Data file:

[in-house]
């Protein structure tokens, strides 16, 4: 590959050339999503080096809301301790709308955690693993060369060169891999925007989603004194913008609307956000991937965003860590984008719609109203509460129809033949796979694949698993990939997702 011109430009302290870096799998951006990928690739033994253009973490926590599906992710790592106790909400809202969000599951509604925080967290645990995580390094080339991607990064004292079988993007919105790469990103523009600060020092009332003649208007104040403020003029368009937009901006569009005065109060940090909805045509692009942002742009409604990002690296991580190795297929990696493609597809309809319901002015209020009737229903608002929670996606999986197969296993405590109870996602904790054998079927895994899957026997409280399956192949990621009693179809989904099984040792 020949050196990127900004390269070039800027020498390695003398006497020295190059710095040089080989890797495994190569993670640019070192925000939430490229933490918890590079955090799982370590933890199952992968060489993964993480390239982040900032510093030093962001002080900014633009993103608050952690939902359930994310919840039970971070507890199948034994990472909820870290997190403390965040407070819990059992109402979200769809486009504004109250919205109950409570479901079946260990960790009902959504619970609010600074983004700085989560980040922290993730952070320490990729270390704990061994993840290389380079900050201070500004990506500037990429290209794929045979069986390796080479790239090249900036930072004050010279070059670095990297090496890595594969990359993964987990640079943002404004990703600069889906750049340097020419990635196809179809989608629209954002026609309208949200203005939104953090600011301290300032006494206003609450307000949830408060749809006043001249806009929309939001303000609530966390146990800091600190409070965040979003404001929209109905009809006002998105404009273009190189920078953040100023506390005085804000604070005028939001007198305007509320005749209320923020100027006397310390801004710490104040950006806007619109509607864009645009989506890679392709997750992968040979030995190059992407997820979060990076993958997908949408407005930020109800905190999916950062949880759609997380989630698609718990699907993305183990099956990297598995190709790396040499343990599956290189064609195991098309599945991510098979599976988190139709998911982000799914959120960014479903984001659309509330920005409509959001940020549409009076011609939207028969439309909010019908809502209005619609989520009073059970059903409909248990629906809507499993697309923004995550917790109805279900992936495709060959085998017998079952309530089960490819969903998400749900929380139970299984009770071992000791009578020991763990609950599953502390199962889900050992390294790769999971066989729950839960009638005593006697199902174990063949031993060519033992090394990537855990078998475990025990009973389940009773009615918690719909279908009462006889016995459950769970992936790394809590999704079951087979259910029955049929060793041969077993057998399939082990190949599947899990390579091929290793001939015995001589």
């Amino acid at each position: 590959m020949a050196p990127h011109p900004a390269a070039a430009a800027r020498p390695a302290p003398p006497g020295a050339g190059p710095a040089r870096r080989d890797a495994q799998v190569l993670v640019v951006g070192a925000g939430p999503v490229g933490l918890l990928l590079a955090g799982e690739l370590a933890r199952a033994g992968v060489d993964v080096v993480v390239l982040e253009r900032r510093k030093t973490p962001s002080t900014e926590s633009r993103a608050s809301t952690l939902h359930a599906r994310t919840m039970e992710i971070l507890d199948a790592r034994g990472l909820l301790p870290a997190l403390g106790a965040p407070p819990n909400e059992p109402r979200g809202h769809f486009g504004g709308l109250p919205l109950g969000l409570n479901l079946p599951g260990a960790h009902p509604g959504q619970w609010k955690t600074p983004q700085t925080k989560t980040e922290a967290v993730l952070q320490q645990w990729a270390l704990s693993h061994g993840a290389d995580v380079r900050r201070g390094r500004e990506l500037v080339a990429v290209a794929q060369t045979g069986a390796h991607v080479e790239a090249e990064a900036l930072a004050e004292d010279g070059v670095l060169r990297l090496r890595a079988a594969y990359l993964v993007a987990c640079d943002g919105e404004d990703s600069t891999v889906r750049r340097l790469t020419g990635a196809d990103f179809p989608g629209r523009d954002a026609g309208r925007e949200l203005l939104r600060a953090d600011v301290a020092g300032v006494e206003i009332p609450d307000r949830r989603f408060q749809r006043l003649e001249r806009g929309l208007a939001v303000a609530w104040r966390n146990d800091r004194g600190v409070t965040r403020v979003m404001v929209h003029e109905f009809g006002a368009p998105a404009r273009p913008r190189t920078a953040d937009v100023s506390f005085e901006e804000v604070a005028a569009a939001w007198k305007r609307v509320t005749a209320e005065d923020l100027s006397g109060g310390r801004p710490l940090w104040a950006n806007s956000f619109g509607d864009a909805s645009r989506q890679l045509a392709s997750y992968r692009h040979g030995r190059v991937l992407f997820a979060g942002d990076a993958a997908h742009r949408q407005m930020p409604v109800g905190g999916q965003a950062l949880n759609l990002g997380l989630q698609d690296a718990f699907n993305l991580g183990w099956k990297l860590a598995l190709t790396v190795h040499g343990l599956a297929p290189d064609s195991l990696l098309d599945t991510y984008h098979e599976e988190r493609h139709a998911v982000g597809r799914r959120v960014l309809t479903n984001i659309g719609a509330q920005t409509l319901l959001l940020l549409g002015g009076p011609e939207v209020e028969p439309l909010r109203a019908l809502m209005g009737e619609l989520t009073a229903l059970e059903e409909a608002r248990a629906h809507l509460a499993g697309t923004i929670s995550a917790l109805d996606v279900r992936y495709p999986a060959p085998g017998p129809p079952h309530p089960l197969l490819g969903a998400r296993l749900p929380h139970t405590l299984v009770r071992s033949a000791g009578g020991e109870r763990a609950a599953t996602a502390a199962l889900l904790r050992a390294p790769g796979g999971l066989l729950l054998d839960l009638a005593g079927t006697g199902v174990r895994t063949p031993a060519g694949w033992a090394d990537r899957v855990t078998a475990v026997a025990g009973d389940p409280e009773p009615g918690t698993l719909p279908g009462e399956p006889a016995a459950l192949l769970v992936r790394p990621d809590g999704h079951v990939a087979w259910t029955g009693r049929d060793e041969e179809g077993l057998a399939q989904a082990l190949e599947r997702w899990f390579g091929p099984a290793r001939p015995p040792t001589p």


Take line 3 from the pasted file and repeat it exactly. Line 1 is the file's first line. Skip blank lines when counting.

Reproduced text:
């Amino acid at each position: 590959m020949a050196p990127h011109p900004a390269a070039a430009a800027r020498p390695a302290p003398p006497g020295a050339g190059p710095a040089r870096r080989d890797a495994q799998v190569l993670v640019v951006g070192a925000g939430p999503v490229g933490l918890l990928l590079a955090g799982e690739l370590a933890r199952a033994g992968v060489d993964v080096v993480v390239l982040e253009r900032r510093k030093t973490p962001s002080t900014e926590s633009r993103a608050s809301t952690l939902h359930a599906r994310t919840m039970e992710i971070l507890d199948a790592r034994g990472l909820l301790p870290a997190l403390g106790a965040p407070p819990n909400e059992p109402r979200g809202h769809f486009g504004g709308l109250p919205l109950g969000l409570n479901l079946p599951g260990a960790h009902p509604g959504q619970w609010k955690t600074p983004q700085t925080k989560t980040e922290a967290v993730l952070q320490q645990w990729a270390l704990s693993h061994g993840a290389d995580v380079r900050r201070g390094r500004e990506l500037v080339a990429v290209a794929q060369t045979g069986a390796h991607v080479e790239a090249e990064a900036l930072a004050e004292d010279g070059v670095l060169r990297l090496r890595a079988a594969y990359l993964v993007a987990c640079d943002g919105e404004d990703s600069t891999v889906r750049r340097l790469t020419g990635a196809d990103f179809p989608g629209r523009d954002a026609g309208r925007e949200l203005l939104r600060a953090d600011v301290a020092g300032v006494e206003i009332p609450d307000r949830r989603f408060q749809r006043l003649e001249r806009g929309l208007a939001v303000a609530w104040r966390n146990d800091r004194g600190v409070t965040r403020v979003m404001v929209h003029e109905f009809g006002a368009p998105a404009r273009p913008r190189t920078a953040d937009v100023s506390f005085e901006e804000v604070a005028a569009a939001w007198k305007r609307v509320t005749a209320e005065d923020l100027s006397g109060g310390r801004p710490l940090w104040a950006n806007s956000f619109g509607d864009a909805s645009r989506q890679l045509a392709s997750y992968r692009h040979g030995r190059v991937l992407f997820a979060g942002d990076a993958a997908h742009r949408q407005m930020p409604v109800g905190g999916q965003a950062l949880n759609l990002g997380l989630q698609d690296a718990f699907n993305l991580g183990w099956k990297l860590a598995l190709t790396v190795h040499g343990l599956a297929p290189d064609s195991l990696l098309d599945t991510y984008h098979e599976e988190r493609h139709a998911v982000g597809r799914r959120v960014l309809t479903n984001i659309g719609a509330q920005t409509l319901l959001l940020l549409g002015g009076p011609e939207v209020e028969p439309l909010r109203a019908l809502m209005g009737e619609l989520t009073a229903l059970e059903e409909a608002r248990a629906h809507l509460a499993g697309t923004i929670s995550a917790l109805d996606v279900r992936y495709p999986a060959p085998g017998p129809p079952h309530p089960l197969l490819g969903a998400r296993l749900p929380h139970t405590l299984v009770r071992s033949a000791g009578g020991e109870r763990a609950a599953t996602a502390a199962l889900l904790r050992a390294p790769g796979g999971l066989l729950l054998d839960l009638a005593g079927t006697g199902v174990r895994t063949p031993a060519g694949w033992a090394d990537r899957v855990t078998a475990v026997a025990g009973d389940p409280e009773p009615g918690t698993l719909p279908g009462e399956p006889a016995a459950l192949l769970v992936r790394p990621d809590g999704h079951v990939a087979w259910t029955g009693r049929d060793e041969e179809g077993l057998a399939q989904a082990l190949e599947r997702w899990f390579g091929p099984a290793r001939p015995p040792t001589p």